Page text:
Federal Judges Give DOJ a Huge Win Over Trump in Mar-a-Lago Documents Case

The Biden administration’s Department of Justice won a major victory over former President Donald Trump on Thursday when a federal appeals court panel threw out a lower court’s ruling that allowed a special master to review documents taken from Trump’s Mar-a-Lago estate in Palm Beach, Florida.

In August, federal officials staged a raid on Trump’s home and confiscated thousands of documents, saying many included sensitive and classified information. The former president sued to limit what the Justice Department would review in its investigation of documents that came to Florida with him when he left office in January 2021.

In September, Judge Aileen Cannon of the U.S. District Court for the Southern District of Florida sided with Trump and appointed a special master to review documents and determine which could be used by the DOJ, which sued to appeal the ruling.

The ruling Thursday by a three-judge panel of the U.S. Court of Appeals for the 11th Circuit in Atlanta takes effect Dec. 8. Barring an appeal, that would be the end of the special master’s review, according to The New York Times.

“The panel’s decision today is purely procedural and based only on jurisdiction,” a Trump representative said in a statement, according to The Washington Post.

“The decision does not address the merits that clearly demonstrate the impropriety of the unprecedented, illegal, and unwarranted raid on Mar-a-Lago,” the representative said.

The appellate court’s ruling said the crux of the case was whether Cannon had the power to act as she did. In the opinion of the three judges, she did not.

The judges hearing the case were William Pryor, who was appointed by former President George W. Bush, and two Trump-appointed judges, Andrew Brasher and Britt Grant.

They said the circumstances of the case are such that it did not rise to the level at which Cannon could have intervened.

Although Trump said he sued to get back documents that included clearly personal papers, the court was unmoved.

“Even if Plaintiff’s statutory interpretation were correct (a proposition that we neither consider nor endorse), personal interest in or ownership of a seized document is not synonymous with the need for its return.3 In most search warrants, the government seizes property that unambiguously belongs to the subject of a search. That cannot be enough to support equitable jurisdiction,” the judges said in the ruling.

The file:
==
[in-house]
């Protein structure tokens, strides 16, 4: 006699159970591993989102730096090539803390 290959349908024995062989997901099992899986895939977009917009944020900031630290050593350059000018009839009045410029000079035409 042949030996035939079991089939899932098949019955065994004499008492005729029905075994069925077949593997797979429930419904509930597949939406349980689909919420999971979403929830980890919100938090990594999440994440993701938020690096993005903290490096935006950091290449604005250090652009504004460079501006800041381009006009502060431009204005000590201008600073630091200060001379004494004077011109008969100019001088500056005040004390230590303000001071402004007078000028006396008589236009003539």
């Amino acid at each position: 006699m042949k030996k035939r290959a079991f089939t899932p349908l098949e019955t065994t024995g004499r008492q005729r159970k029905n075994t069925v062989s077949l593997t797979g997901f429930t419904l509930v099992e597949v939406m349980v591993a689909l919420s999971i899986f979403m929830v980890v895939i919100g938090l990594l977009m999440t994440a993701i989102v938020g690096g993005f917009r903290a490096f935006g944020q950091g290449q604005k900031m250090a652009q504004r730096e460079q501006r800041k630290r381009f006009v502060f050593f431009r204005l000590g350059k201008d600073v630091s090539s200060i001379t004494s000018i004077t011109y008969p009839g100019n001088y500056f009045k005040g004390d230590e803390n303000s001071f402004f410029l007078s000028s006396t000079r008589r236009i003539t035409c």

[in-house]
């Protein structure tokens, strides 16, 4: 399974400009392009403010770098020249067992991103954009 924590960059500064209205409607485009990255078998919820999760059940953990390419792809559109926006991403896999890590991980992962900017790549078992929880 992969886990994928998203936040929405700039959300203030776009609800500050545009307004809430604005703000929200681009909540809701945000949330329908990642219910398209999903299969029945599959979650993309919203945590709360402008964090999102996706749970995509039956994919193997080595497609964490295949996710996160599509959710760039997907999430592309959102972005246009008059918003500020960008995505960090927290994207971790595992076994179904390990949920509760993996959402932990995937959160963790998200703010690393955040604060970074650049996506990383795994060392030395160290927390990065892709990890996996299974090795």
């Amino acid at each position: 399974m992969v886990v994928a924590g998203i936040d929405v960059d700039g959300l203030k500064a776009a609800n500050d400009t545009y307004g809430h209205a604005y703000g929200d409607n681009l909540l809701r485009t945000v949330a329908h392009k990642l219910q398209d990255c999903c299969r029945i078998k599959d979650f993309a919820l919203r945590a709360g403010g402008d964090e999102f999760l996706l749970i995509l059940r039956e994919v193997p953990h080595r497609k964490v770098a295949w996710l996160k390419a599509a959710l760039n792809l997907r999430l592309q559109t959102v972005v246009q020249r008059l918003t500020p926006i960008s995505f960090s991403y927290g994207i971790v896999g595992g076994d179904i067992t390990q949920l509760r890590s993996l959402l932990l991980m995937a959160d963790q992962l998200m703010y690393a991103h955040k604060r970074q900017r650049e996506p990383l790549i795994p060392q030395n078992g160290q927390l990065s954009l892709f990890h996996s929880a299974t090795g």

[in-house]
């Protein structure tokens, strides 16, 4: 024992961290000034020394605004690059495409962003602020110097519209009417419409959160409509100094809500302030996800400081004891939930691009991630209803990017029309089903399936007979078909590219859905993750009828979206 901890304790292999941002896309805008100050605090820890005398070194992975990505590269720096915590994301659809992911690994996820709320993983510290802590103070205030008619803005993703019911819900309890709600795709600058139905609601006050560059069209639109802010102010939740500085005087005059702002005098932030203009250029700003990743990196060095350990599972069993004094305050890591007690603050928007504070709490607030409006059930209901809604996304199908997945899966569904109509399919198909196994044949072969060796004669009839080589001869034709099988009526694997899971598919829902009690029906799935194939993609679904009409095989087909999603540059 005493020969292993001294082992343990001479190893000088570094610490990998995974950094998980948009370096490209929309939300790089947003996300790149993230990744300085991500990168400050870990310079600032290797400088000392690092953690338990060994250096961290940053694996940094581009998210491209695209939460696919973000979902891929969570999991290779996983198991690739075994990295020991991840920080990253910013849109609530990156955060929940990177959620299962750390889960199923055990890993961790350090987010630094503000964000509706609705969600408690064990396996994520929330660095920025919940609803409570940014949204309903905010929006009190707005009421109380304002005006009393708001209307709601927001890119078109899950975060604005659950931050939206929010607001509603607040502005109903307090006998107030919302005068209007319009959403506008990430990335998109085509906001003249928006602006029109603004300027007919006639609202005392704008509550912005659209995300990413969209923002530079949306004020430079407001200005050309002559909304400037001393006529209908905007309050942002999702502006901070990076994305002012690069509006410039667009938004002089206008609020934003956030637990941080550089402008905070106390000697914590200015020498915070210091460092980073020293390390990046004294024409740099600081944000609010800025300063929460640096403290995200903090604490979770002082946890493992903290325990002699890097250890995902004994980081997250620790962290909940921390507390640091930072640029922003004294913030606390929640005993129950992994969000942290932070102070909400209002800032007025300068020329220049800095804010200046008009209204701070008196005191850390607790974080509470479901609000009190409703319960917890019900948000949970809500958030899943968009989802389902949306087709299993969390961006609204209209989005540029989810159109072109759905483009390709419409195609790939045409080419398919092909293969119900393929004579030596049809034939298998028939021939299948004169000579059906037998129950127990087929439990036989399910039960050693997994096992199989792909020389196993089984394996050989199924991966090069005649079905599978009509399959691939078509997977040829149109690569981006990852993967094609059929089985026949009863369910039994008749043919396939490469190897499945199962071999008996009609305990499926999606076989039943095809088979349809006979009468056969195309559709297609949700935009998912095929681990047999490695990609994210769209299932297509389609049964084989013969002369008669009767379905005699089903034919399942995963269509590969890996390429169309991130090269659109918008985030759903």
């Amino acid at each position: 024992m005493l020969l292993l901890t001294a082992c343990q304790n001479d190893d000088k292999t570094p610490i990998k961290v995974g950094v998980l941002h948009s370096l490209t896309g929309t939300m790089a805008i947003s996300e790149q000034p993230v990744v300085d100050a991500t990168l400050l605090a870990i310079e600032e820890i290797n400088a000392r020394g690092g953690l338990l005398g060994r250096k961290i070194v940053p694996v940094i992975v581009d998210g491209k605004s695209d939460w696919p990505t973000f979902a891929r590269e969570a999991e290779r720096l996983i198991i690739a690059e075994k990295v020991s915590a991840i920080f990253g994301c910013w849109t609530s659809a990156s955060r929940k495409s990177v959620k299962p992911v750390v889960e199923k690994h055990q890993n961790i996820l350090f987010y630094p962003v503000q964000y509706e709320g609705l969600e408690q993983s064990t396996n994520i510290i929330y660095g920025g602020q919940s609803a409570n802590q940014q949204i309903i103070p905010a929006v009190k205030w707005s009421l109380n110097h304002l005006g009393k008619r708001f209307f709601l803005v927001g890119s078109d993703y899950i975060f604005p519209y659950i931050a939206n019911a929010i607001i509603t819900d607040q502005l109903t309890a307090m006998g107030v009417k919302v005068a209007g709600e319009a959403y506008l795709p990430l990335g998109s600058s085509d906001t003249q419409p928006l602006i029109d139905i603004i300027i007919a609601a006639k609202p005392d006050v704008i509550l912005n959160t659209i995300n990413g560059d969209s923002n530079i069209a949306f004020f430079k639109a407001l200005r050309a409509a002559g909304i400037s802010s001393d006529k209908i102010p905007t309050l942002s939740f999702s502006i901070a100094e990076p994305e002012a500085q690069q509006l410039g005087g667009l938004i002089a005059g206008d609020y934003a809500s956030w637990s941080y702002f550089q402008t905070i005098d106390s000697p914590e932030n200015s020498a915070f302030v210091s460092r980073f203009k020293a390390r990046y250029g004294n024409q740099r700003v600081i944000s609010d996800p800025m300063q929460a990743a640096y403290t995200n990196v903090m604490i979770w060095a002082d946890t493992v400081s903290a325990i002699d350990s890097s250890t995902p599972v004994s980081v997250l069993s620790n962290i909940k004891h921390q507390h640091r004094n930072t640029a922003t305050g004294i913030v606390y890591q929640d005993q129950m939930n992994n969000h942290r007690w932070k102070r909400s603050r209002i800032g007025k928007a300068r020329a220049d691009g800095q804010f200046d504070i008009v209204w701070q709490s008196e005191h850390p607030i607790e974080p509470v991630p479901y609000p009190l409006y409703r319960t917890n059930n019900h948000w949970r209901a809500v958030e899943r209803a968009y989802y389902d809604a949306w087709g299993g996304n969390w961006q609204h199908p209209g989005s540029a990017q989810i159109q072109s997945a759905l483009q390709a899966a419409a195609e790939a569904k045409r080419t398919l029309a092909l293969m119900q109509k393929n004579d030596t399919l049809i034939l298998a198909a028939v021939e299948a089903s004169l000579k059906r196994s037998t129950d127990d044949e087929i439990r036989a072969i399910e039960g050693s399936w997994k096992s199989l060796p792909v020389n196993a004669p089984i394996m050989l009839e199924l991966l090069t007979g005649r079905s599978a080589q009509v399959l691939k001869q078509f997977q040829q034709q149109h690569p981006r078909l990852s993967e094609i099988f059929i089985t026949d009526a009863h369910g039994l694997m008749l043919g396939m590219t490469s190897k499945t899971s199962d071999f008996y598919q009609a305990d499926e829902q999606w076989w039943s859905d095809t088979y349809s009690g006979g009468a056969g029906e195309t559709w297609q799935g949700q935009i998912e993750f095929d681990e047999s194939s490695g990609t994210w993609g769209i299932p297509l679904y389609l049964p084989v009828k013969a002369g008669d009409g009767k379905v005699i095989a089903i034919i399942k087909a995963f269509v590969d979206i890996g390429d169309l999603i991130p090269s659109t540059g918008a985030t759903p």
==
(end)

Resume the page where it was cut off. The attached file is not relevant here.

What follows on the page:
The ruling rejected Trump’s assertation that documents would be improperly disclosed, saying “any leak of classified material would be properly characterized as a harm to the United States and its citizens — not as a personal injury to Plaintiff.”

Calling Trump’s arguments “a sideshow,” the judges wrote that as of this point, there has been no constitutional violation, adding that “requiring federal courts to oversee routine criminal investigations beyond their constitutionally ascribed role of approving a search warrant based on a showing of probable cause. Our precedents do not allow this, and neither does our constitutional structure.”

The court then attacked the concept that as a former president, Trump should be allotted special consideration.

“It is indeed extraordinary for a warrant to be executed at the home of a former president — but not in a way that affects our legal analysis or otherwise gives the judiciary license to interfere in an ongoing investigation,” the judges wrote.

“To create a special exception here would defy our Nation’s foundational principle that our law applies ‘to all, without regard to numbers, wealth, or rank,’” they said, citing a 1794 court ruling.

“The law is clear. We cannot write a rule that allows any subject of a search warrant to block government investigations after the execution of the warrant,” the judges wrote. “Nor can we write a rule that allows only former presidents to do so.

“Either approach would be a radical reordering of our caselaw limiting the federal courts’ involvement in criminal investigations. And both would violate bedrock separation-of-powers limitations.”

This article appeared originally on The Western Journal.